The history of Israel falls into seven distinct periods:

I. From the call of Abraham to the Exodus, Gen 12.1-Ex 1.22 (with Ac. 7.) The book of Job belongs to this period and shows the maturity and depth of philosophic and religious thought, and the extent of revelation of the age of the Patriarchs.

II. From the Exodus to the death of Joshua. The history of this period is gathered from the books of Exodus, Numbers, Deuteronomy, Joshua, and such parts of Leviticus as relate to the story of Israel. The great figures of Moses, Aaron, and Joshua dominate this period.

III. The period of the Judges, from the death of Joshua to the call of Saul, Jud. 1.1-1Sa 10.24.

IV. The period of the Kings, from Saul to the Captivities, 1Sa 11.1-2Ki 17.6; 25.30-2Chr 36.23

V. The period of the Captivities, Esther, and the historical parts of Daniel. With the captivity of Judah began "the times of the Gentiles," the mark of which is the political subjection of Israel to the Gentile world-powers (Lk 21:24).

VI. The restored Commonwealth, always under Gentile over-lordship, from the end of the seventy years' captivity and the return of the Jewish remnant to the destruction of Jerusalem, A.D. 70. The inspired history of this period is found in Ezra, Nehemiah, Haggai, Zechariah, and Malachi in the Old Testament, and in the historical and biographical material found in the New Testament. During this period Christ, the promised King of the Davidic Covenant, and the Seed of the Adamic and Abrahamic Covenants, appeared, was rejected as king, was crucified, rose again from the dead, and ascended to heaven. Toward the end of this period, also, the church came into being, and the New Testament Scriptures, save the Gospel of John, John's Epistles, and the Revelation, were written.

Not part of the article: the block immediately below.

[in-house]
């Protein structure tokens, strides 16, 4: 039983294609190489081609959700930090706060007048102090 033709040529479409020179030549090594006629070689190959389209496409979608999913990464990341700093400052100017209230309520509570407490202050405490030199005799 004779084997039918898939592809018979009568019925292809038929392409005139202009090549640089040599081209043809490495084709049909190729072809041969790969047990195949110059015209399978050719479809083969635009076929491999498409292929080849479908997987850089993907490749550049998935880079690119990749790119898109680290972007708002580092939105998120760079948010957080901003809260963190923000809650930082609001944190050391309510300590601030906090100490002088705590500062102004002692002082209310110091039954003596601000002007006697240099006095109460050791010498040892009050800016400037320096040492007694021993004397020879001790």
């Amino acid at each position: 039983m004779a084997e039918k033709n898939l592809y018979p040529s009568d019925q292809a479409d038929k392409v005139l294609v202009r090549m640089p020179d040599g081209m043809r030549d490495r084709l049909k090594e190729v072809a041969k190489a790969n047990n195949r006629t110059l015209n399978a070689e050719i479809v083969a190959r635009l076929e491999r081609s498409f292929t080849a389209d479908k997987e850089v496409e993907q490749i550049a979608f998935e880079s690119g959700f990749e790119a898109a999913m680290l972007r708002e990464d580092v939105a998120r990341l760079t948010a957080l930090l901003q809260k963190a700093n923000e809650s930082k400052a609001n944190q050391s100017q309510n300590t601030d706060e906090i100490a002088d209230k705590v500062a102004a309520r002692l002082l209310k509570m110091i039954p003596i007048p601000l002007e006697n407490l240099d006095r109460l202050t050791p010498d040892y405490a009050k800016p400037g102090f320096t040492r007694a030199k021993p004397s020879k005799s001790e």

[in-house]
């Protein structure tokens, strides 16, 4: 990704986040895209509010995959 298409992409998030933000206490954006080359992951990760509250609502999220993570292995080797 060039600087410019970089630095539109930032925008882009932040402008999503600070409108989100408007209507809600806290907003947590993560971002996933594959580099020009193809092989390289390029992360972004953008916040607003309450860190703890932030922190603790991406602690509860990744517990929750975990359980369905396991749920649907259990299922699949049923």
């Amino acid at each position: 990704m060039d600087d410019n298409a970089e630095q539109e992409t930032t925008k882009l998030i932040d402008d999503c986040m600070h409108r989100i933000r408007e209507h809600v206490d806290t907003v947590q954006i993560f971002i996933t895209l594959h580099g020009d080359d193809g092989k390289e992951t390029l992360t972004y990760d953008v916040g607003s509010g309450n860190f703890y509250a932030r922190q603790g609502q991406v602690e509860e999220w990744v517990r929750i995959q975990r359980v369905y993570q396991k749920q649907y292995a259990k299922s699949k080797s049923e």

VII. The present dispersion (Lk 21.20-24), which according to all the Old Testament prophets is to be ended by the final national regathering promised in the Palestinian Covenant (Dt 30.1-9). The partial restoration at the end of the 70 years was foretold only by Daniel and Jeremiah, and was to the end that Messiah might come and fulfil the prophecies of His sufferings. In the year A.D. 70 Jerusalem was again destroyed, and the descendants of the remnant of Judah sent to share the national dispersion which still continues.

SCOFIELD REFERENCE NOTES (Old Scofield 1917 Edition)

Book Introduction

[1] Joshua

The Historical Book of Joshua

Joshua records the consummation of the redemption of Israel of Israel out of Egypt; for redemption has two parts: "out," and "into" (Dt 6:23). The key-phrase is "Moses My servant is dead" (Josh 1.2). Law, of which Moses is the representative, could never give a sinful people victory (Heb 7.19; Rom 6.14; 8.2-4).

In a spiritual sense the book of Joshua is the Ephesians of the Old Testament. "The heavenly" of Ephesians is to the Christian what Canaan was to the Israelite and blessing through divine power (Josh 21.43-55; Eph. 1.3)Joshua 1:1 Parallel Commentaries

Library
The Jewish Dispersion in the West - the Hellenists - Origin of Hellenist Literature in the Greek Translation of the Bible - Character of the Septuagint.